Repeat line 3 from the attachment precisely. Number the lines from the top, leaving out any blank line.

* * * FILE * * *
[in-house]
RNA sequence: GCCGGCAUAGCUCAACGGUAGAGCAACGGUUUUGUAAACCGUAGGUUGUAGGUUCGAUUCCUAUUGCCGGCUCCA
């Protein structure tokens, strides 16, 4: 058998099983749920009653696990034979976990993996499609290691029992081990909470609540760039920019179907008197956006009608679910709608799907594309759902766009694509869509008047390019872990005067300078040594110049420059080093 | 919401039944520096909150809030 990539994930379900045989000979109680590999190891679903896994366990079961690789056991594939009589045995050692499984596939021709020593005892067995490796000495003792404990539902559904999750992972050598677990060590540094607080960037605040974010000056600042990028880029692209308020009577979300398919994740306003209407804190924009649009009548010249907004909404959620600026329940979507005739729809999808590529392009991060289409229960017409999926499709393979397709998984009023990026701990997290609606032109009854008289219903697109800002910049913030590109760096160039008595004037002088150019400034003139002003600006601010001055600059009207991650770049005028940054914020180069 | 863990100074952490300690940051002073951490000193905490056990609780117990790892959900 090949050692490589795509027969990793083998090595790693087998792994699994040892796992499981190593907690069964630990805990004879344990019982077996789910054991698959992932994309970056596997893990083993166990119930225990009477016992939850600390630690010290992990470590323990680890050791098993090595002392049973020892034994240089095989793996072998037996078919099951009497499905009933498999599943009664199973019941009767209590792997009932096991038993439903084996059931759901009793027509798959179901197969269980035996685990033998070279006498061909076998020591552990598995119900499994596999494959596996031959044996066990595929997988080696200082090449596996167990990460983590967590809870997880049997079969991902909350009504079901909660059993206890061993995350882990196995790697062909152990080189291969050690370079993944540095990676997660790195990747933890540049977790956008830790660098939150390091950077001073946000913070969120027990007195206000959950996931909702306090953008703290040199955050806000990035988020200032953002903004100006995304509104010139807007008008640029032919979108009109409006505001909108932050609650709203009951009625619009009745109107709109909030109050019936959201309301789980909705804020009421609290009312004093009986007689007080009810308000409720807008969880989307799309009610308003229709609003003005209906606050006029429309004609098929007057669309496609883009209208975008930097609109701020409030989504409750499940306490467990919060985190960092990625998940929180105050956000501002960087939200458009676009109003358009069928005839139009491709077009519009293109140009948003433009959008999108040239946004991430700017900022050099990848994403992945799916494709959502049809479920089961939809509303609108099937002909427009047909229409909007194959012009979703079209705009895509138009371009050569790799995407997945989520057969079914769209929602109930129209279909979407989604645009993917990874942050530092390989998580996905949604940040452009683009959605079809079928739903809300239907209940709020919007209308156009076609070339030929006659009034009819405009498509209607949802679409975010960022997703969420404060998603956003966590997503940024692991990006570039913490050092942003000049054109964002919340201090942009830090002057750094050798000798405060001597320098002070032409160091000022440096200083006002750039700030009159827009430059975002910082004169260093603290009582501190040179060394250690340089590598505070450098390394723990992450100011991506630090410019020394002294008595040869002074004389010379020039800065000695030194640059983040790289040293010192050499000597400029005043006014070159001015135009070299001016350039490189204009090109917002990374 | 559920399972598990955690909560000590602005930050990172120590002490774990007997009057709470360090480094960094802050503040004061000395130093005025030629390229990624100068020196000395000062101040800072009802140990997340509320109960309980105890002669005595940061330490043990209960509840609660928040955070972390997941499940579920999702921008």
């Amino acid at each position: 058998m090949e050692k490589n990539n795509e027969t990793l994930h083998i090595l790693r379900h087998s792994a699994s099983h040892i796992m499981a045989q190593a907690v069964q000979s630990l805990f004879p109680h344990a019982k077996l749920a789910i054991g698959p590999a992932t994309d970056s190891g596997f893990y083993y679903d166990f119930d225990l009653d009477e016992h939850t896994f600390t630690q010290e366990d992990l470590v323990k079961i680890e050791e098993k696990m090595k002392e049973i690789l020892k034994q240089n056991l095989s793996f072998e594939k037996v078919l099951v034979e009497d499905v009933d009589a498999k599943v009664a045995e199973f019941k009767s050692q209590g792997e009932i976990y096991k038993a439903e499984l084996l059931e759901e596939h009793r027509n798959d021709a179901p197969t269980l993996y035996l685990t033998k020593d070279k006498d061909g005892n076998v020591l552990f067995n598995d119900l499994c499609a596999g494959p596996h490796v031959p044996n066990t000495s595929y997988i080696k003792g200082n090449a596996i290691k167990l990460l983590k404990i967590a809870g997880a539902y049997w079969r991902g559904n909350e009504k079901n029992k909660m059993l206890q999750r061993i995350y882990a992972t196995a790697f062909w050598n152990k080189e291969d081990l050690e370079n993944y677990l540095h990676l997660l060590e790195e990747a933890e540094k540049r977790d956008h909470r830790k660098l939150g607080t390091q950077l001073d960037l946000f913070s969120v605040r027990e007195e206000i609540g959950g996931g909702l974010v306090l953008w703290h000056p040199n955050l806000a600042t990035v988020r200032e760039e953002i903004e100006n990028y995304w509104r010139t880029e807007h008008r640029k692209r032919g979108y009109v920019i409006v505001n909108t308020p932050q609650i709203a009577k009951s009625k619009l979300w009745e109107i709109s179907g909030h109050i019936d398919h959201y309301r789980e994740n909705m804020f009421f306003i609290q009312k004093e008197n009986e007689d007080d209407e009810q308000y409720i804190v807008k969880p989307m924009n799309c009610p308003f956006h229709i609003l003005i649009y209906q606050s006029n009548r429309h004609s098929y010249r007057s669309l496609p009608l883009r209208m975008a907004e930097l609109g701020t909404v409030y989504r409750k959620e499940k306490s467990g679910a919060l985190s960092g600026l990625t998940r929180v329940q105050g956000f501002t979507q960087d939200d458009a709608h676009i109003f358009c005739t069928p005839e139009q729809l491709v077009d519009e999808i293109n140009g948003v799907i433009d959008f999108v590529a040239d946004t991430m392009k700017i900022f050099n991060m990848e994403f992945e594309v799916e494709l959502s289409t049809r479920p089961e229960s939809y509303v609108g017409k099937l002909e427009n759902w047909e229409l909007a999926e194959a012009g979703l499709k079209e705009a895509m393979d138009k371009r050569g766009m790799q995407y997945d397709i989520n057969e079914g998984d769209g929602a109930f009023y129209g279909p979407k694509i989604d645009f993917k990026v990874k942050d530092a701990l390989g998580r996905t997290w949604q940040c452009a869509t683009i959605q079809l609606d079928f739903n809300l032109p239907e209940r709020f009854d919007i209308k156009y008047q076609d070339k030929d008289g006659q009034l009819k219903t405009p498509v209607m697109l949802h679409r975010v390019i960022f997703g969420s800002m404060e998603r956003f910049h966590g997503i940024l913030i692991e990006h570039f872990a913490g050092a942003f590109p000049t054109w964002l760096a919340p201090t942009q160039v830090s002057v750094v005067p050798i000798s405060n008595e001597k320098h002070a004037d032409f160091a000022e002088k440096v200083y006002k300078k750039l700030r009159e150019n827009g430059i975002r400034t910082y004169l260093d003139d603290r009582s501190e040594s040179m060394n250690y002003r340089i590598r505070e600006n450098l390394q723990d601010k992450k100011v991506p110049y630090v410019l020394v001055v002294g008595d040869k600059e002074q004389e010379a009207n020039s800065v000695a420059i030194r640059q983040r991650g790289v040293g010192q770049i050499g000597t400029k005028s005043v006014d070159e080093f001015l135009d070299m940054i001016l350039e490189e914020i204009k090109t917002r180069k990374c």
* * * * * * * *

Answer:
């Protein structure tokens, strides 16, 4: 058998099983749920009653696990034979976990993996499609290691029992081990909470609540760039920019179907008197956006009608679910709608799907594309759902766009694509869509008047390019872990005067300078040594110049420059080093 | 919401039944520096909150809030 990539994930379900045989000979109680590999190891679903896994366990079961690789056991594939009589045995050692499984596939021709020593005892067995490796000495003792404990539902559904999750992972050598677990060590540094607080960037605040974010000056600042990028880029692209308020009577979300398919994740306003209407804190924009649009009548010249907004909404959620600026329940979507005739729809999808590529392009991060289409229960017409999926499709393979397709998984009023990026701990997290609606032109009854008289219903697109800002910049913030590109760096160039008595004037002088150019400034003139002003600006601010001055600059009207991650770049005028940054914020180069 | 863990100074952490300690940051002073951490000193905490056990609780117990790892959900 090949050692490589795509027969990793083998090595790693087998792994699994040892796992499981190593907690069964630990805990004879344990019982077996789910054991698959992932994309970056596997893990083993166990119930225990009477016992939850600390630690010290992990470590323990680890050791098993090595002392049973020892034994240089095989793996072998037996078919099951009497499905009933498999599943009664199973019941009767209590792997009932096991038993439903084996059931759901009793027509798959179901197969269980035996685990033998070279006498061909076998020591552990598995119900499994596999494959596996031959044996066990595929997988080696200082090449596996167990990460983590967590809870997880049997079969991902909350009504079901909660059993206890061993995350882990196995790697062909152990080189291969050690370079993944540095990676997660790195990747933890540049977790956008830790660098939150390091950077001073946000913070969120027990007195206000959950996931909702306090953008703290040199955050806000990035988020200032953002903004100006995304509104010139807007008008640029032919979108009109409006505001909108932050609650709203009951009625619009009745109107709109909030109050019936959201309301789980909705804020009421609290009312004093009986007689007080009810308000409720807008969880989307799309009610308003229709609003003005209906606050006029429309004609098929007057669309496609883009209208975008930097609109701020409030989504409750499940306490467990919060985190960092990625998940929180105050956000501002960087939200458009676009109003358009069928005839139009491709077009519009293109140009948003433009959008999108040239946004991430700017900022050099990848994403992945799916494709959502049809479920089961939809509303609108099937002909427009047909229409909007194959012009979703079209705009895509138009371009050569790799995407997945989520057969079914769209929602109930129209279909979407989604645009993917990874942050530092390989998580996905949604940040452009683009959605079809079928739903809300239907209940709020919007209308156009076609070339030929006659009034009819405009498509209607949802679409975010960022997703969420404060998603956003966590997503940024692991990006570039913490050092942003000049054109964002919340201090942009830090002057750094050798000798405060001597320098002070032409160091000022440096200083006002750039700030009159827009430059975002910082004169260093603290009582501190040179060394250690340089590598505070450098390394723990992450100011991506630090410019020394002294008595040869002074004389010379020039800065000695030194640059983040790289040293010192050499000597400029005043006014070159001015135009070299001016350039490189204009090109917002990374 | 559920399972598990955690909560000590602005930050990172120590002490774990007997009057709470360090480094960094802050503040004061000395130093005025030629390229990624100068020196000395000062101040800072009802140990997340509320109960309980105890002669005595940061330490043990209960509840609660928040955070972390997941499940579920999702921008």